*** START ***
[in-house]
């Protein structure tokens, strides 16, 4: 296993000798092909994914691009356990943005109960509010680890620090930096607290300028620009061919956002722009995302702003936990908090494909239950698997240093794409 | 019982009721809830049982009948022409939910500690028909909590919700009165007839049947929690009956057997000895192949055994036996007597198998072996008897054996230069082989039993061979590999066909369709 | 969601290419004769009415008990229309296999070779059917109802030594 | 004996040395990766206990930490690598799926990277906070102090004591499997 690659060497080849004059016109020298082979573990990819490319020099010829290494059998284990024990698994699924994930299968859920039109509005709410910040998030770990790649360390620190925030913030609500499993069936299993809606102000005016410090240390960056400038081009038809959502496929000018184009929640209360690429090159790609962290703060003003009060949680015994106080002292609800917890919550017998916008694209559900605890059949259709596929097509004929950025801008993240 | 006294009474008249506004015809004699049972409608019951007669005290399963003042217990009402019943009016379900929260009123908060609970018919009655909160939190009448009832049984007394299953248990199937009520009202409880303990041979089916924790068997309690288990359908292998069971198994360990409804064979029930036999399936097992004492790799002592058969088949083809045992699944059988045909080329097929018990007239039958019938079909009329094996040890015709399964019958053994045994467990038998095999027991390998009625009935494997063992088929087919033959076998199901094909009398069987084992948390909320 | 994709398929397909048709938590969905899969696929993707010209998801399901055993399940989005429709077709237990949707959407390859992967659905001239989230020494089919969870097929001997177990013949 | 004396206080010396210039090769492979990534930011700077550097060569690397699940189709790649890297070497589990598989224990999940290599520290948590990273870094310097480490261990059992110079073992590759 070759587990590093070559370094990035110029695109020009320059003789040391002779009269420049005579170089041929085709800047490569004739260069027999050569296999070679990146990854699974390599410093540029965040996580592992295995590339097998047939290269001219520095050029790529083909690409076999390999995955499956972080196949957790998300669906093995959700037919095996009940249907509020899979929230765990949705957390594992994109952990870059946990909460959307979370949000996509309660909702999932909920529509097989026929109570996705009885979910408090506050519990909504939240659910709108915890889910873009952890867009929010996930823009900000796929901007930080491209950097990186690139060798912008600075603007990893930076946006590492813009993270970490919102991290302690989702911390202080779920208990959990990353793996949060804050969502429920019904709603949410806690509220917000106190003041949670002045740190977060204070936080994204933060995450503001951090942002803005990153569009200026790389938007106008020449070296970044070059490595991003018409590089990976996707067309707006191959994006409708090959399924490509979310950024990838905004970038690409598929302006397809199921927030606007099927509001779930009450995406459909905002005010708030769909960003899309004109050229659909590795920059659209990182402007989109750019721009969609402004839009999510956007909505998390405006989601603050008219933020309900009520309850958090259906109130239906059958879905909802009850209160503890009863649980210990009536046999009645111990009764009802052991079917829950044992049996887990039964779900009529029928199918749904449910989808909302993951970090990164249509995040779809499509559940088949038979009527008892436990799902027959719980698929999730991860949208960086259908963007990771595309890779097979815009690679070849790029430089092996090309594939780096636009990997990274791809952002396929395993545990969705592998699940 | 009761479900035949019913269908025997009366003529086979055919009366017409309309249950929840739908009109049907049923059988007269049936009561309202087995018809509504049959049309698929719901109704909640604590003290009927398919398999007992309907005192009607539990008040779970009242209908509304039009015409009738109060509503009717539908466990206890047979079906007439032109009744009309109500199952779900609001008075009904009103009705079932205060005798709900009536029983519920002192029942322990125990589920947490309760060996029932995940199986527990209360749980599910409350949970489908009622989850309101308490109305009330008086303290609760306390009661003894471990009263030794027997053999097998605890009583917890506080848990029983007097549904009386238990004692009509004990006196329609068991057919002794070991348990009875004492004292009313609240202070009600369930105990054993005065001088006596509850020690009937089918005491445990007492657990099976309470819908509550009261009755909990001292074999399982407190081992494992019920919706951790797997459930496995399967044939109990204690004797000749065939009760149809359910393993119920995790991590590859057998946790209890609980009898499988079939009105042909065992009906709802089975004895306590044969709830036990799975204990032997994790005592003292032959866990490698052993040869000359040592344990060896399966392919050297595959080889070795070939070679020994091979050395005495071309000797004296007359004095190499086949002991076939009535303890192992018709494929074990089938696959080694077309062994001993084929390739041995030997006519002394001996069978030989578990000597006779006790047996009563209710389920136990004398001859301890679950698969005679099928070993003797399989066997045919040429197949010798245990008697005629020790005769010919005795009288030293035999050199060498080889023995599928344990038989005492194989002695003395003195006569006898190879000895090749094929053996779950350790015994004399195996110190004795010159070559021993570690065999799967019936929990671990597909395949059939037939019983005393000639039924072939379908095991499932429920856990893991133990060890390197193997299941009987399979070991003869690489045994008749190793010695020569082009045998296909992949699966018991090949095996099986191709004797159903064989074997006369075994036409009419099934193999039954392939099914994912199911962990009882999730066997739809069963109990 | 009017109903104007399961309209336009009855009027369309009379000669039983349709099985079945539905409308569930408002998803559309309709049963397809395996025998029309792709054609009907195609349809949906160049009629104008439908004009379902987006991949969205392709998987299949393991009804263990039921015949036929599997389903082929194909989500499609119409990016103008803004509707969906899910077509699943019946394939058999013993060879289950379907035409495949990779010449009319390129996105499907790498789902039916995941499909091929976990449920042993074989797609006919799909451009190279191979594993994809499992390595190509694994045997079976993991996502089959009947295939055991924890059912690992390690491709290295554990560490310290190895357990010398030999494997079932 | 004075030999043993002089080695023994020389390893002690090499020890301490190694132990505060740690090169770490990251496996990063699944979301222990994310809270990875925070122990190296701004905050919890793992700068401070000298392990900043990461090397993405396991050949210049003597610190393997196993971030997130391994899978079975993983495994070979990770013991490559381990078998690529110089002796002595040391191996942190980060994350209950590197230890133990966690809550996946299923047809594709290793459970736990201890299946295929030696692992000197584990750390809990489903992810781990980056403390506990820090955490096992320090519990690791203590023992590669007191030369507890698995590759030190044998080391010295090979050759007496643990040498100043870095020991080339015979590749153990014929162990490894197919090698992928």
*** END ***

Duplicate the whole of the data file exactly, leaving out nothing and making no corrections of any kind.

[in-house]
């Protein structure tokens, strides 16, 4: 296993000798092909994914691009356990943005109960509010680890620090930096607290300028620009061919956002722009995302702003936990908090494909239950698997240093794409 | 019982009721809830049982009948022409939910500690028909909590919700009165007839049947929690009956057997000895192949055994036996007597198998072996008897054996230069082989039993061979590999066909369709 | 969601290419004769009415008990229309296999070779059917109802030594 | 004996040395990766206990930490690598799926990277906070102090004591499997 690659060497080849004059016109020298082979573990990819490319020099010829290494059998284990024990698994699924994930299968859920039109509005709410910040998030770990790649360390620190925030913030609500499993069936299993809606102000005016410090240390960056400038081009038809959502496929000018184009929640209360690429090159790609962290703060003003009060949680015994106080002292609800917890919550017998916008694209559900605890059949259709596929097509004929950025801008993240 | 006294009474008249506004015809004699049972409608019951007669005290399963003042217990009402019943009016379900929260009123908060609970018919009655909160939190009448009832049984007394299953248990199937009520009202409880303990041979089916924790068997309690288990359908292998069971198994360990409804064979029930036999399936097992004492790799002592058969088949083809045992699944059988045909080329097929018990007239039958019938079909009329094996040890015709399964019958053994045994467990038998095999027991390998009625009935494997063992088929087919033959076998199901094909009398069987084992948390909320 | 994709398929397909048709938590969905899969696929993707010209998801399901055993399940989005429709077709237990949707959407390859992967659905001239989230020494089919969870097929001997177990013949 | 004396206080010396210039090769492979990534930011700077550097060569690397699940189709790649890297070497589990598989224990999940290599520290948590990273870094310097480490261990059992110079073992590759 070759587990590093070559370094990035110029695109020009320059003789040391002779009269420049005579170089041929085709800047490569004739260069027999050569296999070679990146990854699974390599410093540029965040996580592992295995590339097998047939290269001219520095050029790529083909690409076999390999995955499956972080196949957790998300669906093995959700037919095996009940249907509020899979929230765990949705957390594992994109952990870059946990909460959307979370949000996509309660909702999932909920529509097989026929109570996705009885979910408090506050519990909504939240659910709108915890889910873009952890867009929010996930823009900000796929901007930080491209950097990186690139060798912008600075603007990893930076946006590492813009993270970490919102991290302690989702911390202080779920208990959990990353793996949060804050969502429920019904709603949410806690509220917000106190003041949670002045740190977060204070936080994204933060995450503001951090942002803005990153569009200026790389938007106008020449070296970044070059490595991003018409590089990976996707067309707006191959994006409708090959399924490509979310950024990838905004970038690409598929302006397809199921927030606007099927509001779930009450995406459909905002005010708030769909960003899309004109050229659909590795920059659209990182402007989109750019721009969609402004839009999510956007909505998390405006989601603050008219933020309900009520309850958090259906109130239906059958879905909802009850209160503890009863649980210990009536046999009645111990009764009802052991079917829950044992049996887990039964779900009529029928199918749904449910989808909302993951970090990164249509995040779809499509559940088949038979009527008892436990799902027959719980698929999730991860949208960086259908963007990771595309890779097979815009690679070849790029430089092996090309594939780096636009990997990274791809952002396929395993545990969705592998699940 | 009761479900035949019913269908025997009366003529086979055919009366017409309309249950929840739908009109049907049923059988007269049936009561309202087995018809509504049959049309698929719901109704909640604590003290009927398919398999007992309907005192009607539990008040779970009242209908509304039009015409009738109060509503009717539908466990206890047979079906007439032109009744009309109500199952779900609001008075009904009103009705079932205060005798709900009536029983519920002192029942322990125990589920947490309760060996029932995940199986527990209360749980599910409350949970489908009622989850309101308490109305009330008086303290609760306390009661003894471990009263030794027997053999097998605890009583917890506080848990029983007097549904009386238990004692009509004990006196329609068991057919002794070991348990009875004492004292009313609240202070009600369930105990054993005065001088006596509850020690009937089918005491445990007492657990099976309470819908509550009261009755909990001292074999399982407190081992494992019920919706951790797997459930496995399967044939109990204690004797000749065939009760149809359910393993119920995790991590590859057998946790209890609980009898499988079939009105042909065992009906709802089975004895306590044969709830036990799975204990032997994790005592003292032959866990490698052993040869000359040592344990060896399966392919050297595959080889070795070939070679020994091979050395005495071309000797004296007359004095190499086949002991076939009535303890192992018709494929074990089938696959080694077309062994001993084929390739041995030997006519002394001996069978030989578990000597006779006790047996009563209710389920136990004398001859301890679950698969005679099928070993003797399989066997045919040429197949010798245990008697005629020790005769010919005795009288030293035999050199060498080889023995599928344990038989005492194989002695003395003195006569006898190879000895090749094929053996779950350790015994004399195996110190004795010159070559021993570690065999799967019936929990671990597909395949059939037939019983005393000639039924072939379908095991499932429920856990893991133990060890390197193997299941009987399979070991003869690489045994008749190793010695020569082009045998296909992949699966018991090949095996099986191709004797159903064989074997006369075994036409009419099934193999039954392939099914994912199911962990009882999730066997739809069963109990 | 009017109903104007399961309209336009009855009027369309009379000669039983349709099985079945539905409308569930408002998803559309309709049963397809395996025998029309792709054609009907195609349809949906160049009629104008439908004009379902987006991949969205392709998987299949393991009804263990039921015949036929599997389903082929194909989500499609119409990016103008803004509707969906899910077509699943019946394939058999013993060879289950379907035409495949990779010449009319390129996105499907790498789902039916995941499909091929976990449920042993074989797609006919799909451009190279191979594993994809499992390595190509694994045997079976993991996502089959009947295939055991924890059912690992390690491709290295554990560490310290190895357990010398030999494997079932 | 004075030999043993002089080695023994020389390893002690090499020890301490190694132990505060740690090169770490990251496996990063699944979301222990994310809270990875925070122990190296701004905050919890793992700068401070000298392990900043990461090397993405396991050949210049003597610190393997196993971030997130391994899978079975993983495994070979990770013991490559381990078998690529110089002796002595040391191996942190980060994350209950590197230890133990966690809550996946299923047809594709290793459970736990201890299946295929030696692992000197584990750390809990489903992810781990980056403390506990820090955490096992320090519990690791203590023992590669007191030369507890698995590759030190044998080391010295090979050759007496643990040498100043870095020991080339015979590749153990014929162990490894197919090698992928």